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We'll celebrate surviving January by joining forces with the Institute for Advanced Studies to present Schoenberg's Transfigured Night. The Bakken Trio and Friends will perform a sextet version of this justly famous work. The performance, followed by a discussion, will take place in Northrop Auditorium on February 5th @ 4:00 p.m. See the IAS website <http://ias.umn.edu/2015/02/05/bakken/> for more information.
Here's a sample of the piece for you to enjoy until you can see it live!
For those of you who couldn't come to John Deak's provocative lecture on the end of the Habsburg Monarchy, you can see it here: http://www.youtube.com/watch?v=gTj_2DQXkHo&feature=youtu.be
Kimberly Zarecor is grappling with the meaning of the post-socialist city, specifically Ostrava, Czech Republic. Her lecture will take you through the architectural and industrial legacy of this mill town. See it here: http://youtu.be/JEvbOb0cotI
This year's Kann lecture features our own emeritus professor of History, James Tracy. Professor Tracy is a world-renowned expert on early modern Europe, and will bring a lifetime of expertise to what promises to be an engaging evening. We hope you can join us for the capstone event of the Fall. For more information on the Kann lecture series, go here: http://www.cas.umn.edu/programs/KANN.HTML
The Fall issue features an introduction to our incoming director Howard Louthan, an essay on the World War I "Memory Blitz" in Austria, an interview with Austrian Cultural Forum NY director Christine Moser, a review of the Salzburg Festspiele, and more.
If you are not already on the ASN mailing list and would like to receive a copy, send your snail mail info. to email@example.com, and we'll get it to you right away.
You can find a PDF of the latest and all back issues here :http://www.cas.umn.edu/publications/ASN.HTML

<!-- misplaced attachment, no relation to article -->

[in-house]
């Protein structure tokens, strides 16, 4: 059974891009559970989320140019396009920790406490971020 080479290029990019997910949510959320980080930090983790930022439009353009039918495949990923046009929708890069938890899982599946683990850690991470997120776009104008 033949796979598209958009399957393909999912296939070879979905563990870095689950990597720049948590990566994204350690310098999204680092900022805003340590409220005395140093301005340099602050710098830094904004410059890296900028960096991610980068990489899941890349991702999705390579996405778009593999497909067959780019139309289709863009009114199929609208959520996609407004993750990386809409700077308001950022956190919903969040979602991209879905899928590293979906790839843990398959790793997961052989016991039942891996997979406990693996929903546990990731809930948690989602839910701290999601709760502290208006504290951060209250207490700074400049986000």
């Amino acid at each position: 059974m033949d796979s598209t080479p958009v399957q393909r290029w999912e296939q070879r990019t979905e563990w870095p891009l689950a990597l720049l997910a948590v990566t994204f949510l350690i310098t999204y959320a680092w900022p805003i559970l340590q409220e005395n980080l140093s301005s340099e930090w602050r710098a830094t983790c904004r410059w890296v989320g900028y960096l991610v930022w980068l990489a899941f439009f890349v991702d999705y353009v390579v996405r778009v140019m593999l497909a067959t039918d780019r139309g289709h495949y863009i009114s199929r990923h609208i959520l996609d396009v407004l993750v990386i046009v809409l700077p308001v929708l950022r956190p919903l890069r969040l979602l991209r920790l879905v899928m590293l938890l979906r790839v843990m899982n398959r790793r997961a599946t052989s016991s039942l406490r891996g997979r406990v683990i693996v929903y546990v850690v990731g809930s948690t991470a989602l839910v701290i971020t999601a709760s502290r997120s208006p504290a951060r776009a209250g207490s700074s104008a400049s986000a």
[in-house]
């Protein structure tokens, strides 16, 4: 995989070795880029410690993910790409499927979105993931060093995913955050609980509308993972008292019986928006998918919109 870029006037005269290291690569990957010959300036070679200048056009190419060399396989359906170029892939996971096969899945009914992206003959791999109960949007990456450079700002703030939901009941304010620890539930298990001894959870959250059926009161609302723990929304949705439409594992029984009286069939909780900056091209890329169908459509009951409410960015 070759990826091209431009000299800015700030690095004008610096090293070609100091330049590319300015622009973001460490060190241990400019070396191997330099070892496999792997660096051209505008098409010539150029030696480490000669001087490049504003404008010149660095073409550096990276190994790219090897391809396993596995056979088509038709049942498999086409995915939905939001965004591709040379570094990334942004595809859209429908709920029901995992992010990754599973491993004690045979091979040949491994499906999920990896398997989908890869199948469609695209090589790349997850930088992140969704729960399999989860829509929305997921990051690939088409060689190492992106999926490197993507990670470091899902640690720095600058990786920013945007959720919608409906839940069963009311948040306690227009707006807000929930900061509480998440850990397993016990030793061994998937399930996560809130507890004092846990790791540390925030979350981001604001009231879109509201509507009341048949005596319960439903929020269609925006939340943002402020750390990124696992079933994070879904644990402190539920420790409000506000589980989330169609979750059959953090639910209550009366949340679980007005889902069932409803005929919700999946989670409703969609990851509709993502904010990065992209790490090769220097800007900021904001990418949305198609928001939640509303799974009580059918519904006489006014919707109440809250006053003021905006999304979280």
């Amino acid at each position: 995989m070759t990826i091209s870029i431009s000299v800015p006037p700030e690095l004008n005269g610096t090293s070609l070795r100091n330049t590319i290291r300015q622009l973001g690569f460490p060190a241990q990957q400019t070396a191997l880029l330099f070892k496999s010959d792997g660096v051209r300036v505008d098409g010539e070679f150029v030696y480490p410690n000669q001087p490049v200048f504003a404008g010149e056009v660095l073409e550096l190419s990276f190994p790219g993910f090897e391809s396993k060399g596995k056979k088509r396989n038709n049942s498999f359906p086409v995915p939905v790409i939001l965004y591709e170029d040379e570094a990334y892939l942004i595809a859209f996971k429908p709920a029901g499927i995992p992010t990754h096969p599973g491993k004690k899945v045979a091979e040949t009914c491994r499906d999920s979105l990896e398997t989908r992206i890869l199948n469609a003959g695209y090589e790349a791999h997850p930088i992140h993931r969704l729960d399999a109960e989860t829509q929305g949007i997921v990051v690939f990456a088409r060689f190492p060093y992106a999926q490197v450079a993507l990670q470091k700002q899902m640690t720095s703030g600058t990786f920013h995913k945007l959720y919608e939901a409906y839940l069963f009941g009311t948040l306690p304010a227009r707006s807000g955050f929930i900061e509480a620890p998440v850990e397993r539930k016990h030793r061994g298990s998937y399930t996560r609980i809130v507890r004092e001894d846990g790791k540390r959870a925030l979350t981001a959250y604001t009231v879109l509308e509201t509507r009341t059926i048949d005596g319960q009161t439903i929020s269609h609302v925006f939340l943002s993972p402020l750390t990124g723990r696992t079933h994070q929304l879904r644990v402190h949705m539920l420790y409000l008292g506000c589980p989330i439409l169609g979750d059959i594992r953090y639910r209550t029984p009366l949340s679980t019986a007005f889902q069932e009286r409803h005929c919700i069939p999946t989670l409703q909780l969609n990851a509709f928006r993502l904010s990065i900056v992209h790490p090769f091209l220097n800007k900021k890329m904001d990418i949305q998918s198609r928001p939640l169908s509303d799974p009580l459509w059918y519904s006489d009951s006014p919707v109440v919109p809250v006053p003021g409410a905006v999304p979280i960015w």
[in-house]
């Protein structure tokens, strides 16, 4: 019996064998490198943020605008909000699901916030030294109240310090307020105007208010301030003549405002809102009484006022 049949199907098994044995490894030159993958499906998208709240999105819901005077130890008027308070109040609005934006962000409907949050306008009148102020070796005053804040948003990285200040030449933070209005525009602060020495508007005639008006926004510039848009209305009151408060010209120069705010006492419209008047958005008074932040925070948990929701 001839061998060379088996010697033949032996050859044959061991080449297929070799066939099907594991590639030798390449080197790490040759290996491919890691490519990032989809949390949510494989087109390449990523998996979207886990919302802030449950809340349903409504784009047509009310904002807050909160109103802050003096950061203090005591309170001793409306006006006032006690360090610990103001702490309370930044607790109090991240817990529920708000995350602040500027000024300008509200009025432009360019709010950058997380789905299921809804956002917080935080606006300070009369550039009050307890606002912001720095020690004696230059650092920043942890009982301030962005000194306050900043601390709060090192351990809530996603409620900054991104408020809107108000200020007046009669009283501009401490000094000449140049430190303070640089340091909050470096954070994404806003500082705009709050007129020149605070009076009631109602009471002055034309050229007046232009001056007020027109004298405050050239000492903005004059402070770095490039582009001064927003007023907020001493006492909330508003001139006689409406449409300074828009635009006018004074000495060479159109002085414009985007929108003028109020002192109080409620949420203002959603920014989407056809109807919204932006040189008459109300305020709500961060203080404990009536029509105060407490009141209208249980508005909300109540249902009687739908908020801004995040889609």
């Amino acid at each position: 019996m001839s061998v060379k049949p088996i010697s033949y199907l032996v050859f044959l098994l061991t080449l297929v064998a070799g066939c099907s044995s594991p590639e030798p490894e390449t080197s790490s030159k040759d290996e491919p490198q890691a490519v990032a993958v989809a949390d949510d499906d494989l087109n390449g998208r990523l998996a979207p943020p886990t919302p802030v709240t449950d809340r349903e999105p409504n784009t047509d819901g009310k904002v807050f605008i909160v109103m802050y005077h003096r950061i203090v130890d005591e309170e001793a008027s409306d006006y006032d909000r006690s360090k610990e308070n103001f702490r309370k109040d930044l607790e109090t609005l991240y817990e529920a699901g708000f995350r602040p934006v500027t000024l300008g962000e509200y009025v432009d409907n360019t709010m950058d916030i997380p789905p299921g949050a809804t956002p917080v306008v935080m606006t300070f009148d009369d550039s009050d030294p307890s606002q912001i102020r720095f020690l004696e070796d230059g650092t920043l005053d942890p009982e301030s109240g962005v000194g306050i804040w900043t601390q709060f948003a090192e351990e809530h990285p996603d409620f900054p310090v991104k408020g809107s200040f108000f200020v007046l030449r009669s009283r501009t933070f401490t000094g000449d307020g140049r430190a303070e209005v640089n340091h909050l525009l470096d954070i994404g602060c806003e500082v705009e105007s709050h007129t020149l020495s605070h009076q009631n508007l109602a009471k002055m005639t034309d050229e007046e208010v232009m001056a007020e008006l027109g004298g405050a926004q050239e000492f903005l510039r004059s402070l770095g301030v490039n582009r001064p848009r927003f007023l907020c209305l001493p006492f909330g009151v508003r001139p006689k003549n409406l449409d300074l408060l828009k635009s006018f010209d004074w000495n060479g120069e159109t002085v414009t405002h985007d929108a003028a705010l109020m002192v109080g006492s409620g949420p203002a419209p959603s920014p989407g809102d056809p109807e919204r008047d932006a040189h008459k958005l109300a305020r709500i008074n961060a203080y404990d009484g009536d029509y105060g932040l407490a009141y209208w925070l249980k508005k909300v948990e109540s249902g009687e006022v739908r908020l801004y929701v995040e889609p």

CAS Book Prize: Dominique Kirchner Reill, Nationalists Who Feared the Nation (Stanford University Press, 2012).
"Dominique Kirchner Reill’s Nationalists Who Feared the Nation manages the exceedingly difficult feat of challenging existing paradigms of the most studied theme in Habsburg history: nationalism... The book is striking for the originality of its sources, the clarity of its argument, and its elegant and lucid prose."
Honorable mention: Thomas Ort, Art and Life in Modernist Prague (Palgrave MacMillan, 2013).
CAS Dissertation Prize: Anita Kurimay, “Sex in the ‘Pearl of the Danube’: The History of Queer Life, Love, and Its Regulation in Budapest, 1873-1941.” History, Rutgers University, 2012.
Honorable Mention: Svetlana Frunchak, “The Making of Soviet Chernivitsi: National Re-unification, Historical Memory, and the Fate of Jewish Chernowitz in Post-War Ukraine.” History, University of Toronto, 2013.
Congratulations to the winners and to the runners up. Also many thanks to dissertation prize judges Nancy Wingfield (chair), Jill Massino, and Naomi Hume, and book prize judges Scott Spector (Chair), Deborah Coen, and Marguerite Ragnow.
For more information on these excellent pieces of scholarship read the encomia here.
Well, now that we have posted our current winners you can get a sense of how vital our support for scholarship is. We would like to do more, and that's where you come in. We could use your financial assistance and vision to expand our support for scholars from every career stage. Please contact Eva Widder <firstname.lastname@example.org>. She'd love to listen to your plans for involvement with this and other projects!
College of Liberal Arts Interim Dean Raymond Duvall has appointed Howard Louthan, professor of history at the University of Florida, as the next permanent faculty director of the Center for Austrian Studies at the University of Minnesota. In addition to his appointment as CAS director, Louthan will be a full professor in the university’s Department of History. (more)
"Laughter in the Dark: Newly Discovered Songs and Sketches from the Terezín/Theresienstadt Ghetto, 1941-44" was a CAS event held April 4, 2014, at Lloyd Ultan Hall on the U of M campus. Theatre scholar Lisa Peschel gave a talk on cabaret and performance written and performed by prisoners in the Ghetto. This was interspersed with actual material performed by actors Ryan Lindberg and Emily Zimmer, with musical accompaniment by Peter Vitale. Vitale was also music director and Hayley Finn was director. The European Studies Consortium, the Center for Holocaust and Genocide Studies, and the Center foir Jewish Studies were cosponsors. You can watch a video of the event by clicking on this link.
Upcoming public television broadcasts of the documentary based upon the Center's 2008 public forum (principal cosponsor: Horst M. Rechelbacher Foundation) will occur on the statewide MN Channel, with affiliates in the Twin Cities, Duluth/Superior, Appleton, Austin/Rochester, Bemidji/Brainerd, and Fargo/Moorhead. You can now find the dates of upcoming broadcasts online.
The program is also archived at the Minnesota Video Vault. You may watch the program on your computer at your convenience.